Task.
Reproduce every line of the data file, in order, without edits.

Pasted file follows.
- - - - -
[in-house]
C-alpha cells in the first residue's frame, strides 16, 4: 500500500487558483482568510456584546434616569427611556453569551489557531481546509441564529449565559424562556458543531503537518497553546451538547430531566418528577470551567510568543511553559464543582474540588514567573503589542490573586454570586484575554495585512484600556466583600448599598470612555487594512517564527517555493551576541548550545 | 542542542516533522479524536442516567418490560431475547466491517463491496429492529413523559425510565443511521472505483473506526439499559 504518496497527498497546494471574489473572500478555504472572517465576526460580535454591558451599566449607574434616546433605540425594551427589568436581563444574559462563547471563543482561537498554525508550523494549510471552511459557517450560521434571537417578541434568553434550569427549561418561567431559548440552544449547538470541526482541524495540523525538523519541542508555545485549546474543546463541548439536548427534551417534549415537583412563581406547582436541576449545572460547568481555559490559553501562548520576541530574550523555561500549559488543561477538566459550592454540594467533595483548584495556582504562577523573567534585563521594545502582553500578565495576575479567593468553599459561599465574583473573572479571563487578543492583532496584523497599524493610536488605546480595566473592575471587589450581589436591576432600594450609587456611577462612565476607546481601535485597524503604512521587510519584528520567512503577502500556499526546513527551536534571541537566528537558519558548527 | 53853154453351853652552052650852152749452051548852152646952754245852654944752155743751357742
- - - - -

[in-house]
C-alpha cells in the first residue's frame, strides 16, 4: 500500500487558483482568510456584546434616569427611556453569551489557531481546509441564529449565559424562556458543531503537518497553546451538547430531566418528577470551567510568543511553559464543582474540588514567573503589542490573586454570586484575554495585512484600556466583600448599598470612555487594512517564527517555493551576541548550545 | 542542542516533522479524536442516567418490560431475547466491517463491496429492529413523559425510565443511521472505483473506526439499559 504518496497527498497546494471574489473572500478555504472572517465576526460580535454591558451599566449607574434616546433605540425594551427589568436581563444574559462563547471563543482561537498554525508550523494549510471552511459557517450560521434571537417578541434568553434550569427549561418561567431559548440552544449547538470541526482541524495540523525538523519541542508555545485549546474543546463541548439536548427534551417534549415537583412563581406547582436541576449545572460547568481555559490559553501562548520576541530574550523555561500549559488543561477538566459550592454540594467533595483548584495556582504562577523573567534585563521594545502582553500578565495576575479567593468553599459561599465574583473573572479571563487578543492583532496584523497599524493610536488605546480595566473592575471587589450581589436591576432600594450609587456611577462612565476607546481601535485597524503604512521587510519584528520567512503577502500556499526546513527551536534571541537566528537558519558548527 | 53853154453351853652552052650852152749452051548852152646952754245852654944752155743751357742